I wanted to make it just for me especially entertaining — I don’t know if that’s the right word but — having trained in screenplay writing, if you can call it that. Story and structure is very important to me and I didn’t want this to just be a big sloppy rant.
The Wake-Up Call
Benji Block: Yeah, I would say that shines through, honestly. You’re like — I literally have “entertaining” written down as one of the ways I would describe it and I also thought the comedic relief you provide while covering incredibly tough topics to cover, you do a great job of kind of balancing that all at the same time. It’s not like a chapter that’s comedy and then a chapter, you know what I mean?
You’ve mixed these themes together in a way that I think your voice really shines through very effectively. I love the style that this book is written and I think readers will definitely appreciate what you’re saying; the everyday feeling that this book generates but also the craft of the writing and the skill behind the way that you’re sharing these stories that are personal to you.
Stories really throughout your life are — I mean, that’s this whole book. You start and you alluded to this with a run and then a trip to a psychiatrist, right?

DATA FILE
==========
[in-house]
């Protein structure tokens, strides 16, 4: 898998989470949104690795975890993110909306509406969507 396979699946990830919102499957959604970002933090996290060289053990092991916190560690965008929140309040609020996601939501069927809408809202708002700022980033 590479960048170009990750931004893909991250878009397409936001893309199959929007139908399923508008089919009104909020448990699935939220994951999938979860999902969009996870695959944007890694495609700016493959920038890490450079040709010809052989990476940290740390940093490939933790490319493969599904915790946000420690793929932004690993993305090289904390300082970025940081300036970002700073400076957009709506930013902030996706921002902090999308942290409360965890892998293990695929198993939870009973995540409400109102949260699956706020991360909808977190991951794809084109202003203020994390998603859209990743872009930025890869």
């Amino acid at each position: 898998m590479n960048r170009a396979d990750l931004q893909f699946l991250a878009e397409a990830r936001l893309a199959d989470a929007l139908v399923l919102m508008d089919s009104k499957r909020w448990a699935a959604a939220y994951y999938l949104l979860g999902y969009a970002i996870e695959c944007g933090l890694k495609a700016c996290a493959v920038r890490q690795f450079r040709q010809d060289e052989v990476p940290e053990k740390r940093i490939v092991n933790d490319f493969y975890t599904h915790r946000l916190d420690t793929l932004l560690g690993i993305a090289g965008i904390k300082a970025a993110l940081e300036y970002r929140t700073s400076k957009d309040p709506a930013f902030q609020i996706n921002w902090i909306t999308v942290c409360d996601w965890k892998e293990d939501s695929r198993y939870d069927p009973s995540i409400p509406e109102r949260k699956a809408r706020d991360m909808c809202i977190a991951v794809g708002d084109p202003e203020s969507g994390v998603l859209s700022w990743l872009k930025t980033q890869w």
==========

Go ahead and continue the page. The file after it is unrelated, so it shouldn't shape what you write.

Jason Carter: Yup.
Benji Block: You talk briefly but you do talk at the beginning there about these suicidal thoughts. Talk to us a little bit about when that kind of started to happen for you and when you started to have those thoughts and was it – is it something you battled for a long time before you knew you needed help or what was that like?
Jason Carter: Yeah, well first, thank you for the compliment. I mean, that really means a lot because that’s really what I’m going for and I try to see the humor in a lot of things. I think a lot of people rubber stamp this guy, it’s a defense mechanism, he’s afraid of real emotion but I think humor is a real viable way to look at life, why not?
Certainly, without undercutting the kind of the dark things but anyway, I really, what you just said there just made my day. I appreciate it very much. The suicide stuff, I mean, that’s a word that — my god, everyone’s going to — they’ll have their thoughts on the word but I think it was just getting to the place where you wake up almost every single morning and you’re already behind with the hangover that you’re used to.
You’re just so weighed down, everything in life becomes just a great challenge and I certainly wasn’t taking a bath next to my hot toaster but there were thoughts of like, “Man, it would just be a real relief for me to not feel so guilty, so remorseful, so tired” — and this will be the second reference to Mad Men but there’s a great line when I think the first moon landing and somebody asks — I don’t think it was Draper but one of the ad guys. “Oh my gosh, what if it blows up?” and the guy just goes, “Yeah and then they wouldn’t have any problems.”
I think that’s where it was and in terms of just kind of unloading it for the first time with a psychiatrist, I think she saw the alarm bells.
Benji Block: Right.